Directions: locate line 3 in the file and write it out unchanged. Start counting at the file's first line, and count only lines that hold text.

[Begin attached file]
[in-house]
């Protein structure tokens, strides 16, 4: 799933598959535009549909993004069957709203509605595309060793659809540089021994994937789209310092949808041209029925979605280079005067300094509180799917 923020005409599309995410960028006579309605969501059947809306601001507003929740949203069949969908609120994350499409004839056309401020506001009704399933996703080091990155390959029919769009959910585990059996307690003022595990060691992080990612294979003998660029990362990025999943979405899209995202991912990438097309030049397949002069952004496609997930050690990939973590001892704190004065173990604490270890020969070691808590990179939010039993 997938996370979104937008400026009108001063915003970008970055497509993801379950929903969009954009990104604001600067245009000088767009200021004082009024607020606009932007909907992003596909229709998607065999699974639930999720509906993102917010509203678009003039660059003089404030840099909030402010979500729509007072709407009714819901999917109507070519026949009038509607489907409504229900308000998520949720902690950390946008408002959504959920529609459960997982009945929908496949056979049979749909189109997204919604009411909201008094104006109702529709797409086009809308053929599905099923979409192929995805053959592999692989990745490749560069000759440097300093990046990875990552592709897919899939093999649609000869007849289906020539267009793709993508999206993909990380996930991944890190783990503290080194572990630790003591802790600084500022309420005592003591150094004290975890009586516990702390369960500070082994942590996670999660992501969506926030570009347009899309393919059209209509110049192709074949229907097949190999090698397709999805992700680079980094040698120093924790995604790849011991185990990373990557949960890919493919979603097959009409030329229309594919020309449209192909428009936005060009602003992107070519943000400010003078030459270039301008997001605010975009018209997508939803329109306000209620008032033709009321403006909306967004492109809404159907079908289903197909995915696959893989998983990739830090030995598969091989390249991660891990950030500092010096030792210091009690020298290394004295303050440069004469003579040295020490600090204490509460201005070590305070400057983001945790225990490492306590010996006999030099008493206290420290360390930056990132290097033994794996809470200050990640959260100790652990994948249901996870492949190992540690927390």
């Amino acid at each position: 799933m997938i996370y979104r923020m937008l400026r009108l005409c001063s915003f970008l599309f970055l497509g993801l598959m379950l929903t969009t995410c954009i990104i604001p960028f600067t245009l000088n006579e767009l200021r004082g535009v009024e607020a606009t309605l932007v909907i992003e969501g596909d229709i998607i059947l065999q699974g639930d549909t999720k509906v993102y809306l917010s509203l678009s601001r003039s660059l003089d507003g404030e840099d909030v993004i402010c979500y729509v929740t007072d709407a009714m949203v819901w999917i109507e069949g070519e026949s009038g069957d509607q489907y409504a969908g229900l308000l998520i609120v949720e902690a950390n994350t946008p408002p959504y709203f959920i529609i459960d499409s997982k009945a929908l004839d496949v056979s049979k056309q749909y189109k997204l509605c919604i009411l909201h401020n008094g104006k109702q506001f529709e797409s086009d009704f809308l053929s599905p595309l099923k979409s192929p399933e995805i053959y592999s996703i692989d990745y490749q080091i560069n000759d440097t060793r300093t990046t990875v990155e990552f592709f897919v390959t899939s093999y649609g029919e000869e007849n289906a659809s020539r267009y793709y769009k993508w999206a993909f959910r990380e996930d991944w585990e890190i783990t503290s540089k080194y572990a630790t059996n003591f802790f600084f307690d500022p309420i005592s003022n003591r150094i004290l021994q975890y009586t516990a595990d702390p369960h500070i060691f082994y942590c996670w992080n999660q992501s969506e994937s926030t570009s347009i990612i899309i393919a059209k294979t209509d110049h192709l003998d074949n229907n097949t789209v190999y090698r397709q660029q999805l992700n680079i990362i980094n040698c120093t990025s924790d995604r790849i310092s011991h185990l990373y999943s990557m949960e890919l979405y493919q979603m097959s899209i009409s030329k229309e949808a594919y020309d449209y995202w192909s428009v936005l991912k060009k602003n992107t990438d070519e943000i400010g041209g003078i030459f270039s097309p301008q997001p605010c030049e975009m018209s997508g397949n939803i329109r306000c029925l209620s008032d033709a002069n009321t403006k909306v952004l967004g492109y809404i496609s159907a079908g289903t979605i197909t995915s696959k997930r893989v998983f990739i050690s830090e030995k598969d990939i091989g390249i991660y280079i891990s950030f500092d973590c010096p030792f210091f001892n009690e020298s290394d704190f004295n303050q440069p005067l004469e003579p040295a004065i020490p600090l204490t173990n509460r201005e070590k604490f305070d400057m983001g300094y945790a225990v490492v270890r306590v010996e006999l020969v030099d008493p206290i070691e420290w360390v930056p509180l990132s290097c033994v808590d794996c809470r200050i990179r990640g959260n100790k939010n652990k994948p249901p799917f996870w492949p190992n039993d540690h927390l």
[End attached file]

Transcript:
């Amino acid at each position: 799933m997938i996370y979104r923020m937008l400026r009108l005409c001063s915003f970008l599309f970055l497509g993801l598959m379950l929903t969009t995410c954009i990104i604001p960028f600067t245009l000088n006579e767009l200021r004082g535009v009024e607020a606009t309605l932007v909907i992003e969501g596909d229709i998607i059947l065999q699974g639930d549909t999720k509906v993102y809306l917010s509203l678009s601001r003039s660059l003089d507003g404030e840099d909030v993004i402010c979500y729509v929740t007072d709407a009714m949203v819901w999917i109507e069949g070519e026949s009038g069957d509607q489907y409504a969908g229900l308000l998520i609120v949720e902690a950390n994350t946008p408002p959504y709203f959920i529609i459960d499409s997982k009945a929908l004839d496949v056979s049979k056309q749909y189109k997204l509605c919604i009411l909201h401020n008094g104006k109702q506001f529709e797409s086009d009704f809308l053929s599905p595309l099923k979409s192929p399933e995805i053959y592999s996703i692989d990745y490749q080091i560069n000759d440097t060793r300093t990046t990875v990155e990552f592709f897919v390959t899939s093999y649609g029919e000869e007849n289906a659809s020539r267009y793709y769009k993508w999206a993909f959910r990380e996930d991944w585990e890190i783990t503290s540089k080194y572990a630790t059996n003591f802790f600084f307690d500022p309420i005592s003022n003591r150094i004290l021994q975890y009586t516990a595990d702390p369960h500070i060691f082994y942590c996670w992080n999660q992501s969506e994937s926030t570009s347009i990612i899309i393919a059209k294979t209509d110049h192709l003998d074949n229907n097949t789209v190999y090698r397709q660029q999805l992700n680079i990362i980094n040698c120093t990025s924790d995604r790849i310092s011991h185990l990373y999943s990557m949960e890919l979405y493919q979603m097959s899209i009409s030329k229309e949808a594919y020309d449209y995202w192909s428009v936005l991912k060009k602003n992107t990438d070519e943000i400010g041209g003078i030459f270039s097309p301008q997001p605010c030049e975009m018209s997508g397949n939803i329109r306000c029925l209620s008032d033709a002069n009321t403006k909306v952004l967004g492109y809404i496609s159907a079908g289903t979605i197909t995915s696959k997930r893989v998983f990739i050690s830090e030995k598969d990939i091989g390249i991660y280079i891990s950030f500092d973590c010096p030792f210091f001892n009690e020298s290394d704190f004295n303050q440069p005067l004469e003579p040295a004065i020490p600090l204490t173990n509460r201005e070590k604490f305070d400057m983001g300094y945790a225990v490492v270890r306590v010996e006999l020969v030099d008493p206290i070691e420290w360390v930056p509180l990132s290097c033994v808590d794996c809470r200050i990179r990640g959260n100790k939010n652990k994948p249901p799917f996870w492949p190992n039993d540690h927390l």